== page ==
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Cherokee Nation awards summer youth program participants

TAHLEQUAH, Okla. – A special banquet was held July 28 to honor young adults who received awards from the Office of Cherokee Nation Career Services, with three of the recipients receiving special honors as well.

The students had all taken part in the nation’s Supplemental Youth Employment Program. SYEP is an outstanding program that provides low-income participants with up to eight weeks of hands-on work experience during the summer months.

Participating youngsters were paid minimum wage while working 40 hours per week for approximately eight to nine weeks. During their summer internships they developed decision-making and leadership skills.

Outstanding Basic Skills awards were presented to Ray Pettit and Cheyenna Randolph. Basic Skills classes target 14- to 15-year-olds, teaching math, reading and money management fundamentals as well as basic rules of job etiquette. Participants in these classes are also required to complete a community project.

Outstanding Participant Award recipients were Brent Tyler Baker, Candace Williams, Chris Doublehead and Tyann Cato. Awards for Student Leadership were given to Rebecca Panther, Ryan Doyeto and Shawn Lochner.

The program’s Overall Outstanding Participant was Melissa Butler, a 2006 Tahlequah High School graduate. “I wanted to get experience in the health care field and couldn’t do it alone – I needed help,” Butler said. “The most valuable thing I’ve learned is that I take responsibility more seriously. I definitely want to stay in the health care field after this summer.”

SYEP is funded by the U.S. Department of Labor and is designed to provide meaningful work experiences that help American Indian youth between the ages of 16 and 21 to acquire the skills and training needed for future employment. Participants are placed in public- and private-sector jobs within the surrounding community, enhancing their educational and vocational skill development. When possible, the career goals of the students are matched to the jobs in which they are placed.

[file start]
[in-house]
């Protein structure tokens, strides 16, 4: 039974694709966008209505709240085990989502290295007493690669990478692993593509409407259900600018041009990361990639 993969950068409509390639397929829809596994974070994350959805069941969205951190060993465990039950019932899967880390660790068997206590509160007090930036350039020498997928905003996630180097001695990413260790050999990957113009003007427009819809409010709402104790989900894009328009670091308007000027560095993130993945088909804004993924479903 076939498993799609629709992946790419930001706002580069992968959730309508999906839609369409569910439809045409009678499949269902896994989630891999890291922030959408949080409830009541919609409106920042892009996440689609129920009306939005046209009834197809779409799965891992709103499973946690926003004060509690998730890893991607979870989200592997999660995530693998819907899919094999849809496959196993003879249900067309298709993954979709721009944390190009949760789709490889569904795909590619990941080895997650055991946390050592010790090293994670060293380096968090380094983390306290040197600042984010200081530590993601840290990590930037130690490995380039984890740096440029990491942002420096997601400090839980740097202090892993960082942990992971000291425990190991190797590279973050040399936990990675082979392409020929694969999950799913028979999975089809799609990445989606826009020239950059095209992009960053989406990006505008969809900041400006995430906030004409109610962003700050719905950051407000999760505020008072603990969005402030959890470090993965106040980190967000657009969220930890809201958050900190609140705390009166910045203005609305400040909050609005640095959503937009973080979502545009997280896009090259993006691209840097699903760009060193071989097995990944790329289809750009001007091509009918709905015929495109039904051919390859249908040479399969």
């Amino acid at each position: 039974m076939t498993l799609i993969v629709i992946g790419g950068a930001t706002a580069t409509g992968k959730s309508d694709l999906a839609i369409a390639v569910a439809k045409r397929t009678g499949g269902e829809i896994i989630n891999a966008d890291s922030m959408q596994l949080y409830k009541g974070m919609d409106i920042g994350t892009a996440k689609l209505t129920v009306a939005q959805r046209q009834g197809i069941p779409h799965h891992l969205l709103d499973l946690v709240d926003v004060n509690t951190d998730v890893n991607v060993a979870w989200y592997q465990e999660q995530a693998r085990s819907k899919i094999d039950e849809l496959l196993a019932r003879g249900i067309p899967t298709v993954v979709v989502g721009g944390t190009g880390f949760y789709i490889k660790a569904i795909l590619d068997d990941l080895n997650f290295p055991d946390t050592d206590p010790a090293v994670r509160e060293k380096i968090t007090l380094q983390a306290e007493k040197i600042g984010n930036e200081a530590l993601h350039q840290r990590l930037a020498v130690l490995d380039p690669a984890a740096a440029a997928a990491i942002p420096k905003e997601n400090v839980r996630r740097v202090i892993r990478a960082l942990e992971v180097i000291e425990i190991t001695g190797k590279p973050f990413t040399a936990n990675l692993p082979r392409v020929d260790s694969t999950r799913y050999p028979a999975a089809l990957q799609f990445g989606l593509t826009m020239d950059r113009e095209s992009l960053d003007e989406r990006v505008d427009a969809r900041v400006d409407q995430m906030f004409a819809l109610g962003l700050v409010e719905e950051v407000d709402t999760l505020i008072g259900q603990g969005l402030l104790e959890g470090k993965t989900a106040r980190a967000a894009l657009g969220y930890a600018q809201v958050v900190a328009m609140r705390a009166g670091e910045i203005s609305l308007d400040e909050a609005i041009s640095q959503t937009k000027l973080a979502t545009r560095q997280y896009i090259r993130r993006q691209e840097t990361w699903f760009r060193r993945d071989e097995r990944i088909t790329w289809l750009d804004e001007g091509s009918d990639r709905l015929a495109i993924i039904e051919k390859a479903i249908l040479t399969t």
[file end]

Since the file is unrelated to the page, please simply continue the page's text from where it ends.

Cherokee Nation Employment and Training Program Manager Barbara Worley believes that the program teaches students what will be expected of them as employees in the real-job world. “This program brings a lot of participants out of their shells, and most are really glad, not just for the job experience, but for the extra money the job brings in,” Worley said.

More than 100 businesses participated in this year’s program, including the Sam Hider Clinic in Jay, the Cherokee Nation Natural Resources Department, Health Department and Career Services Adult Education Literacy Center, W.W. Hastings Indian Hospital, the Grand Lake Family YMCA in Grove and Adair Computers in Stilwell. Grand Lake Family YMCA and Adair Computers received Outstanding Job Site awards. Michael Welch of Oaks Indian Mission, Scottie Adair of Adair Computers, Martha Force of W.W. Hastings Indian Hospital and Caroline Weaver of the Delaware County Court in Tahlequah were all named Outstanding Supervisors.

“We are very thankful for our many excellent job sites and are grateful that employers take the time to help our kids,” Worley said.

In addition to these awards, three participants – Ray Pettit, Cheyenna Randolph and Natosha Jones – were selected to spend two all-expenses-paid weeks at the National Indian Youth Police Academy. Only 60 students are chosen to attend the academy, which will be held this month at Fox Valley Technical College Police Academy in Appleton, Wis.

According to Franky Dreadfulwater of the Cherokee Nation Marshal Service, the students who applied for these positions did so under very competitive conditions. “The Cherokee Nation Marshal Service wants to recruit people from our Cherokee communities to interest them in police work, and this academy may be the thing that sends them to school and may help steer them in the direction of police work,” said Dreadfulwater. “Several other Oklahoma tribes will be sending students to the academy, so we will be in good company.”

“We want to create and help students achieve high expectations,” said Cherokee Nation Principal Chief Chad Smith. “We want to create in them the awareness that they can learn to support their families and help rebuild the Cherokee Nation through what they learn in this program this summer.”